Definitely start with the left side & be ready to redo the wall on the right as soon as it is ripped out
Here's a pictorial trip of basically the steps you may be taking. (Drainage, back-bracing and plumbing not shown.)
Footing for the brick walls could probably be a few inches wider. (I got lazy)
HERE is a fairly easy way to build steps if you have no stair building experience. But they end up about a quarter inch high for each riser to be legal.
I see what you are saying. I was thinking of digging over farther that way but if there is dirt underneath those steps at that level, if it comes out from underneath I guess that would be a major problem, huh?
I'll take your advice and save that side for last.
My father-in-laws' neighbor gave me an idea, I might try a timber wall. I Googled it and found a good bit of info. I'm thinking that might be the way to go. No concrete and I think I could do it much faster. Plus it looks easier for someone doing it alone.
I think I'm going to pull out the left side and maybe the steps. Then I'll build the left side wall. When I'm done with that, I'll probably have a better idea of everything I need, etc. I'll make sure I have everything together, then take down the right side and put up the new right wall as fast as I can. Then I might try to box in the end with lumber also. Then I'll worry about the steps.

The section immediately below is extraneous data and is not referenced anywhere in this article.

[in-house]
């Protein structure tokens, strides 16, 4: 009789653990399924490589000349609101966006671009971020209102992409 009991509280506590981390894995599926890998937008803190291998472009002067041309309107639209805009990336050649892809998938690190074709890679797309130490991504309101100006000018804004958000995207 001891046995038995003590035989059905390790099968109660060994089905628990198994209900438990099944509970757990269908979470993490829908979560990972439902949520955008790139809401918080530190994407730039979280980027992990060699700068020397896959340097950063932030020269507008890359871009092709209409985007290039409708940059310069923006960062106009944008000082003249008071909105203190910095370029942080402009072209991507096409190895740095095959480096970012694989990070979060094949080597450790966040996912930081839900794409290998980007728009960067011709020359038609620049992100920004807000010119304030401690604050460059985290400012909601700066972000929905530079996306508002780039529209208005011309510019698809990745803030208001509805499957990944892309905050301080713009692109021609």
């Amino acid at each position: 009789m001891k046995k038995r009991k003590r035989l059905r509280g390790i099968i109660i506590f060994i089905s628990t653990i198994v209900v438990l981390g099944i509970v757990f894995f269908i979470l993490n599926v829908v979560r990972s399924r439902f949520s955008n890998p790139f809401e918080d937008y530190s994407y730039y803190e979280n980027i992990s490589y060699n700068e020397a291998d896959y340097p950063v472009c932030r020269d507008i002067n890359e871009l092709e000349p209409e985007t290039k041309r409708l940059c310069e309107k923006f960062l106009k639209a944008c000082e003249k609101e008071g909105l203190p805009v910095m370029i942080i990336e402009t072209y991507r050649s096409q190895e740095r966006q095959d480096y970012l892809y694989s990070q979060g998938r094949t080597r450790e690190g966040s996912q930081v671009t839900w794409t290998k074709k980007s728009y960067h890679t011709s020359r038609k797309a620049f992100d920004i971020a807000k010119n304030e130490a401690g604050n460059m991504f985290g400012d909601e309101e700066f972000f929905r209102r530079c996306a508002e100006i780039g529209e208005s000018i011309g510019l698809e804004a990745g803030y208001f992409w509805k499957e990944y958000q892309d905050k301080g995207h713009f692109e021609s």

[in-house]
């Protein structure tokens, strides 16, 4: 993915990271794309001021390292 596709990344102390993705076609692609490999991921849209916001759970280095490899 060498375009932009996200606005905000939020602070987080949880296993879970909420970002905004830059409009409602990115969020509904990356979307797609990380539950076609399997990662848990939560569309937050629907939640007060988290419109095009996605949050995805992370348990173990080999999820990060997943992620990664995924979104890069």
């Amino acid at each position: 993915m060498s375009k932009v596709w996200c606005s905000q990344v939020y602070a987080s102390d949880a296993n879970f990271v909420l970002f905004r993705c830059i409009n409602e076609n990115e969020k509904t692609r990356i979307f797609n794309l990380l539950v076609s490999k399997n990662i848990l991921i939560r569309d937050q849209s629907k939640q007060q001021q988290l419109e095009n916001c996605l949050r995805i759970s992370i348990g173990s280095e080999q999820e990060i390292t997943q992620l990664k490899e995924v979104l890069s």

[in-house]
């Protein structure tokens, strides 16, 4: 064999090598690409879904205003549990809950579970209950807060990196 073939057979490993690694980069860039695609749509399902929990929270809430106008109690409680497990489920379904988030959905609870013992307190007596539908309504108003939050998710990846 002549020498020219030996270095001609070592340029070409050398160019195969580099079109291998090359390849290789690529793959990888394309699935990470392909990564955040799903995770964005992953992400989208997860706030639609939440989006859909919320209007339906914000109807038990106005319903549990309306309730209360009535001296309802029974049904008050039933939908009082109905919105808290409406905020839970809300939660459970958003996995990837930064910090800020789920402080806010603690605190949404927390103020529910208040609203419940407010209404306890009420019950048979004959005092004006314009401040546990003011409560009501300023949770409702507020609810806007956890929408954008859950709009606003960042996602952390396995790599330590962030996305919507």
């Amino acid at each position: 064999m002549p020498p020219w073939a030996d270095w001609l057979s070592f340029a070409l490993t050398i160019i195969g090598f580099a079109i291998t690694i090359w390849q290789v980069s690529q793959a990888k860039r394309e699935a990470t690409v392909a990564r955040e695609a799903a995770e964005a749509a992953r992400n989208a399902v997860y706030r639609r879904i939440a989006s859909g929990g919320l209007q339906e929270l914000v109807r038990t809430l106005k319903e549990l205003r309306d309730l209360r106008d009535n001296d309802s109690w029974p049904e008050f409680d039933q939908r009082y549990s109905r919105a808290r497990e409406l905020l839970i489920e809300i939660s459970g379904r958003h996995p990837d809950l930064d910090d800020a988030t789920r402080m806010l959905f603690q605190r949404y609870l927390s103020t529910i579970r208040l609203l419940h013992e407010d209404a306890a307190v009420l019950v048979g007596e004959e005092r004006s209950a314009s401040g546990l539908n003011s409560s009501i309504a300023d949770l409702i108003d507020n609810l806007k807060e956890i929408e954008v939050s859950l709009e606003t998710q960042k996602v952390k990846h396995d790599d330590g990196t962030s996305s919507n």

Anyway, please let me know what you think about the steps if you see anything more with these pics.
Thanks for the other link also on the step building. Like I said above, I think I'm going to go with lumber for the walls but I might use mason blocks for the steps the way you have in that link. Maybe I can use wood over the mason blocks somehow? Anyway, if I can box it in with the wood I'm figuring I can worry about the steps last.
I need to check out the 'sketchup' you mentioned in that other link also. I could use that for a lot of things, very nice.
Unfortunately, I have to warn you that lumber is going to have a very short lifespan compared to any kind of masonry.
I won't weigh in on what I don't know but as far as the labor aspect of digging it out, it doesn't look terribly back breaking. As already stated there is a fair amount of research you need to do about fountations and drainage. Your ieda of backfilling with gravel sounds like it would let a lot of ground water pool down alongside the wall unless there was a plan to drain it out of there.
Not a herbologist either but that leafy vegitation on the good side looks like a thirsty breed that probably took care of a lot of the water on that side and possibly added a strong root system resulting in less damage on that side. Such an arraingement would look better on the other side than those flat rocks laying there and would probably offer similar benefit.You may be able to get away with minor shoring up and repairing on that side without a lot of tearing down and digging.
Poured concrete walls and footings sound like a better plan that timbers too.
Are your neighbors' homes similar to your's? You might look and ask around the neighborhood for similar problems and solutions.
How short is short? Honestly I am hoping to move in the near future. Hopefully within the next 5 years.
Do you think it would last 10 years? I'd be happy with that.
Not to leave it for the next guy but I feel confident about using wood and not so much about using concrete.